To mark the release of a new report on agriculture and climate change, an overflow crowd gathered in Davis for the California Climate and Agriculture Summit on March 31.
The report, Ready … Or Not? An Assessment of California Agriculture’s Readiness for Climate Change, was prepared by the California Climate and Agriculture Network (CalCAN) who also organized the summit.
Main findings from the report are that, while California has progressed in understanding the impacts of climate change on agriculture, little work has been done to show how agriculture can reduce emissions or sequester carbon.
In addition, because of historic and ongoing cuts in Cooperative Extension and conservation programs, the state lacks capacity to provide farmers and ranchers with the technical assistance they need to manage anticipated changes.
Changes in agricultural conditions due to climate change that were reported at the summit include considerable reduction in chilling hours—an important factor for many fruit and nut crops—earlier peak stream flows, less snow and more rain, resulting in increased winter flooding and decreased reservoir levels in summer.
The authors of Ready or Not? set out to quantify the number of studies on climate change impacts on agriculture in California. They found only 39 research projects addressing the issue. Only four of these studies focused on organic agriculture.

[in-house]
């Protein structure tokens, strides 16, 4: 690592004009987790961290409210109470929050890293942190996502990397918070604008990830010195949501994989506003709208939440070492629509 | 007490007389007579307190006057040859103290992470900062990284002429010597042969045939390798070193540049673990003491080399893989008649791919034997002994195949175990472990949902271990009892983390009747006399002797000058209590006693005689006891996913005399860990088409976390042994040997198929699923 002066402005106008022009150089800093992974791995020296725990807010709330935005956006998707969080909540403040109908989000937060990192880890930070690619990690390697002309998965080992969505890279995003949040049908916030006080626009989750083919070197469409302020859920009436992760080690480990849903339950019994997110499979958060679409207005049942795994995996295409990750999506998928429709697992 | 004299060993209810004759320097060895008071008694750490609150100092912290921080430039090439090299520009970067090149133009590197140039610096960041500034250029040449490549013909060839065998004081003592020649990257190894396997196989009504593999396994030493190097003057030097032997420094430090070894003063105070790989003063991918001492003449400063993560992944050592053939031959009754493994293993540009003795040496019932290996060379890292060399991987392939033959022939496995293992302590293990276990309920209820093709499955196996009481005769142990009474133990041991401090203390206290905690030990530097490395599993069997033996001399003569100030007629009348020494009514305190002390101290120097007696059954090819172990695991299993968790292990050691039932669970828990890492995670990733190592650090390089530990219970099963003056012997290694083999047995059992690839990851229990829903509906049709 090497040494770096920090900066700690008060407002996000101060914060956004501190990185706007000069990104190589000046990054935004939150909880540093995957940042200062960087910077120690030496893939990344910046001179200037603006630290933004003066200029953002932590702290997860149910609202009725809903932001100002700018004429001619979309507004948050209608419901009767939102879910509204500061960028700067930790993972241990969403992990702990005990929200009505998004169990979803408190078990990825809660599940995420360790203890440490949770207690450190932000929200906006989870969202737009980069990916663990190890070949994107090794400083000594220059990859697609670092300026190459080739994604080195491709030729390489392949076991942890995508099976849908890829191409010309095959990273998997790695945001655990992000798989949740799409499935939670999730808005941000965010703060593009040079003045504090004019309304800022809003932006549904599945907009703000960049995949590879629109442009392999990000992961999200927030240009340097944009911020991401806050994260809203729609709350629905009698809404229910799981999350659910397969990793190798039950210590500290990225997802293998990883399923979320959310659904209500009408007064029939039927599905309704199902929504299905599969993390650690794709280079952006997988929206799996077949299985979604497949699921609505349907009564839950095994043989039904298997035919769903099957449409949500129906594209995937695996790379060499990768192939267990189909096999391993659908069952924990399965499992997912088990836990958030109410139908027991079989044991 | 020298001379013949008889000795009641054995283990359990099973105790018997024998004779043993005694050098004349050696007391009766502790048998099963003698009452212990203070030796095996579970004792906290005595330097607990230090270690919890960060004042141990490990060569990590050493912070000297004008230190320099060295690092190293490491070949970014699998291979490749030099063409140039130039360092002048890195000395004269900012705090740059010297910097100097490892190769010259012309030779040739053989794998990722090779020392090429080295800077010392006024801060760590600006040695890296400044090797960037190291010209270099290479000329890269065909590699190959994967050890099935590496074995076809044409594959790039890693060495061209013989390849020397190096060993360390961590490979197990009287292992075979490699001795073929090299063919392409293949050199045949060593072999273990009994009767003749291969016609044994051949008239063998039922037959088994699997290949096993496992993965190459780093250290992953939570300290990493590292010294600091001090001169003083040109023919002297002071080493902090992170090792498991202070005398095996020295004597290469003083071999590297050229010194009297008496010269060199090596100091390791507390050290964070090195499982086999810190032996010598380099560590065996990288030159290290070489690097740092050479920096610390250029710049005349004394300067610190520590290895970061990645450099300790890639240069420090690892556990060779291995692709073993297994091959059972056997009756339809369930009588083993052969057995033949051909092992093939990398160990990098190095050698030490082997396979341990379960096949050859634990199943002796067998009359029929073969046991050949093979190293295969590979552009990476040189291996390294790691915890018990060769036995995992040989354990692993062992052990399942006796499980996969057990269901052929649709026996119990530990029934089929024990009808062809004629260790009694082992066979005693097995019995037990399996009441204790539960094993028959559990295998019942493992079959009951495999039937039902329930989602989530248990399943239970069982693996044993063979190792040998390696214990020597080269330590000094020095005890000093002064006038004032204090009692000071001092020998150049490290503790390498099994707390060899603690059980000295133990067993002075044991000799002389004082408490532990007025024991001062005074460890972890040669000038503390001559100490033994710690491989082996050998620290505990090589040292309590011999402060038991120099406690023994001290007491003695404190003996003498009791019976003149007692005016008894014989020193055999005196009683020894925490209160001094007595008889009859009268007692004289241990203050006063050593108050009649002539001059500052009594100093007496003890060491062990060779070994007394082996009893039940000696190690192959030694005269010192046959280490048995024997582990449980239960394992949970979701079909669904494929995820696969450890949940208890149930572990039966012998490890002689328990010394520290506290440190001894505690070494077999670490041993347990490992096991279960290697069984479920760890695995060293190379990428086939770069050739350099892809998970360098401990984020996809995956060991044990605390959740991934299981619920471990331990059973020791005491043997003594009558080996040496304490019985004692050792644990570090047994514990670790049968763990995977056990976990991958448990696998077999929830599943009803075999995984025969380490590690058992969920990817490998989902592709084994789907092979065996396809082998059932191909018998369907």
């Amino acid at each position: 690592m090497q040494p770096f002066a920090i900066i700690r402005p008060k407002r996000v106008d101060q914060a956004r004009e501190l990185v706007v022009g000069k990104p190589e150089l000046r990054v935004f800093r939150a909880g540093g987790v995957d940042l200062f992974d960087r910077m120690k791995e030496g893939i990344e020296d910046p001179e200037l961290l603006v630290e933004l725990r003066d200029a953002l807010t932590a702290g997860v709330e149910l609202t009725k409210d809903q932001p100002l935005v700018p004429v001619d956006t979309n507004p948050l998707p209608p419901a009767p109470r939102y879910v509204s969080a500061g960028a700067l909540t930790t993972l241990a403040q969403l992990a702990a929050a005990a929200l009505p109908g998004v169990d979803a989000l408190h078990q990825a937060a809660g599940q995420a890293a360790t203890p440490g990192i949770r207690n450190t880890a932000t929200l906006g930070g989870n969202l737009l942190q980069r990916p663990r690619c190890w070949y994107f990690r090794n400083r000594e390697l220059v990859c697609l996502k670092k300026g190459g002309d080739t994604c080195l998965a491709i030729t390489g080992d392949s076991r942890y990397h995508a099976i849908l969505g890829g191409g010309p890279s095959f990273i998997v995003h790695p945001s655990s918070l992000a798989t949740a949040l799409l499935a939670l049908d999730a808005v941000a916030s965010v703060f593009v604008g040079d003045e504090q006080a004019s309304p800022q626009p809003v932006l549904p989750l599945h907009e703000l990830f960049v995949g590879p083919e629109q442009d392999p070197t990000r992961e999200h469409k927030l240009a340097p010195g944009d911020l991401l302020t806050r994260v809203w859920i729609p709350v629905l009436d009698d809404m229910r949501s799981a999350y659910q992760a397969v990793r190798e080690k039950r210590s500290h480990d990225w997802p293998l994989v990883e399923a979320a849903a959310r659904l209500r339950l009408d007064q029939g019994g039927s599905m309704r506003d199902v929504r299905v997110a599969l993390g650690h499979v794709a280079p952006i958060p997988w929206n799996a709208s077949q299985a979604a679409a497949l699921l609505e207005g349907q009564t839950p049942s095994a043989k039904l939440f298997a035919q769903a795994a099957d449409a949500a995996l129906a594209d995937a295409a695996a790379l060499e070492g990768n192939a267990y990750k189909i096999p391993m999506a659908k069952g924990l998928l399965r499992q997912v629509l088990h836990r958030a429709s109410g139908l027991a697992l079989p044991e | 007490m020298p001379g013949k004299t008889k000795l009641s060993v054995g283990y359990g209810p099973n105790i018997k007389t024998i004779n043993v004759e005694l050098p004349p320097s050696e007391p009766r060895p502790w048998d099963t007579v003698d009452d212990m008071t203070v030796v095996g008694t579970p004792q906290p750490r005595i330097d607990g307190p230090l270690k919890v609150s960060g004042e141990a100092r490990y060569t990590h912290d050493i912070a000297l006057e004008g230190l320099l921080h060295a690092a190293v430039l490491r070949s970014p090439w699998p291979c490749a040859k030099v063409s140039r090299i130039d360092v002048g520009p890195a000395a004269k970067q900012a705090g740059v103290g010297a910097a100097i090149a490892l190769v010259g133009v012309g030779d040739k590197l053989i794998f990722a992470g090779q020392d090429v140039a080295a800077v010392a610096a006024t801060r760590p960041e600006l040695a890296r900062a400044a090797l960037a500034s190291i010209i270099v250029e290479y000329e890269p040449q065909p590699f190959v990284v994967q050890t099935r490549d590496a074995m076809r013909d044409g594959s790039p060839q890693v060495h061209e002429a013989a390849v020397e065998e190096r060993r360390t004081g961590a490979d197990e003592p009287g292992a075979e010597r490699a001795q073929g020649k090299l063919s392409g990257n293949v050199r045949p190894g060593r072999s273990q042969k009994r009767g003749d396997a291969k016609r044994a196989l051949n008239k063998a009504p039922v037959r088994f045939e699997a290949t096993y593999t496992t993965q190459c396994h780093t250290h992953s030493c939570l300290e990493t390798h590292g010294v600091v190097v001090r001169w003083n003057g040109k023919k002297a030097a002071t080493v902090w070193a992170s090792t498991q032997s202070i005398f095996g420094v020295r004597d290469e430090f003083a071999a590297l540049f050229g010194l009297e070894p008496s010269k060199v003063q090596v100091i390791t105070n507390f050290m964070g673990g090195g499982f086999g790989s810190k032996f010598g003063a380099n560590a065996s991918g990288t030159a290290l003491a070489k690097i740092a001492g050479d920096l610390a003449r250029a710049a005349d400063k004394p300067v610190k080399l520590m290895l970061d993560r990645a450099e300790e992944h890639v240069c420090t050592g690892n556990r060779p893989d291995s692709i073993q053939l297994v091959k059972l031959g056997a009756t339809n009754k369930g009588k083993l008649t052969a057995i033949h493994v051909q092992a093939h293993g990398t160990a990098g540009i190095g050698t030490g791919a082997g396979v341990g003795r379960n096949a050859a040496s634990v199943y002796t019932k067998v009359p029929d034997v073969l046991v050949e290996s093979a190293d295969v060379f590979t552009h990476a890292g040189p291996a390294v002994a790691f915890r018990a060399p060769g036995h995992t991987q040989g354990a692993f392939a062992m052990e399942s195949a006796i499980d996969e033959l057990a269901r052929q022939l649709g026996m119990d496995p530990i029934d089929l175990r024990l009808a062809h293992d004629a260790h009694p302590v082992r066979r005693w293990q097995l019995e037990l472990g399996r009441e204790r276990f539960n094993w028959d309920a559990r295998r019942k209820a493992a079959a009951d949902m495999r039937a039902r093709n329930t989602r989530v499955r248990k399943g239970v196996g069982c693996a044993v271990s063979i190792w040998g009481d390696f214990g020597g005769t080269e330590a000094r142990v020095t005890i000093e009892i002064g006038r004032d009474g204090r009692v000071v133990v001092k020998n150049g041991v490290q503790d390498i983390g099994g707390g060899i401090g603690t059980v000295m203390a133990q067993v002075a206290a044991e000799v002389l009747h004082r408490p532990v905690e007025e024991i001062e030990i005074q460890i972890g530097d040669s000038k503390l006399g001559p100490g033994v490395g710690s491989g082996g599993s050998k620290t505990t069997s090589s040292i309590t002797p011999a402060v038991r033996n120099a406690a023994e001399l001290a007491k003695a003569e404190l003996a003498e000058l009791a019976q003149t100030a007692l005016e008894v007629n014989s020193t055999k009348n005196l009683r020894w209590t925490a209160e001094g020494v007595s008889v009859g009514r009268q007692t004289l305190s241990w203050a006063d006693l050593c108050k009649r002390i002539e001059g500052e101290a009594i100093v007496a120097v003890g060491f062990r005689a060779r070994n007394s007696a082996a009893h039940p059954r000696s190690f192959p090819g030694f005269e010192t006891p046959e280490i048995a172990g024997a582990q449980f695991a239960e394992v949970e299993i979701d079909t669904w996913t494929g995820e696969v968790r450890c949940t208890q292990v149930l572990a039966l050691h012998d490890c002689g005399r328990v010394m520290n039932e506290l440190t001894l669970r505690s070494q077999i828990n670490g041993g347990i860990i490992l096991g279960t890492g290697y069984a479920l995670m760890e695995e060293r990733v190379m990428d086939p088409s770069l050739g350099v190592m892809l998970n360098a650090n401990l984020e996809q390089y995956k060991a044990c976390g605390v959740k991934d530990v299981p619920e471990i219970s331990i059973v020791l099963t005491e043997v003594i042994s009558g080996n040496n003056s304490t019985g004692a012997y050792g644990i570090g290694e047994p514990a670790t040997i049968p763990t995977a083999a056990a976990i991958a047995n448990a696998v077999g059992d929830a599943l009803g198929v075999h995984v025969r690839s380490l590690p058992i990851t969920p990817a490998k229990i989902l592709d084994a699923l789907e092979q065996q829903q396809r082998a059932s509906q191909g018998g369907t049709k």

At the same time, research indicates that organic farming and dairy production can play important roles in mitigating climate change. Chuck Benbrook, chief scientist at the Organic Center, presented data showing that, per unit of production, organic pasture-based dairy emits 77-80% of the methane emitted by conventional dairies.
Soil scientist Michel Cavigelli with USDA’s Agricultural Research Service reported on results of a long-term systems comparison trial at Beltsville, Maryland. Data from that study show that the global warming potential of organic systems in carbon dioxide equivalents is negative, meaning that organic farming is sequestering more carbon than the greenhouse gases it emits. No-till systems showed moderate global warming potential while conventional tillage showed about twice as much as no-till. The amount of soil carbon sequestered was the biggest source of difference between systems.
Karen Ross, the new Secretary of the California Dept. of Food and Agriculture, opened the summit by saying, “Research is key to everything we’re doing on climate change.”
Ross recounted that the agricultural and environmental communities in California were successful in working together to gain conservation programs in the last Farm Bill. She challenged both groups to cooperate again in making plans to address the impacts of climate change on agriculture.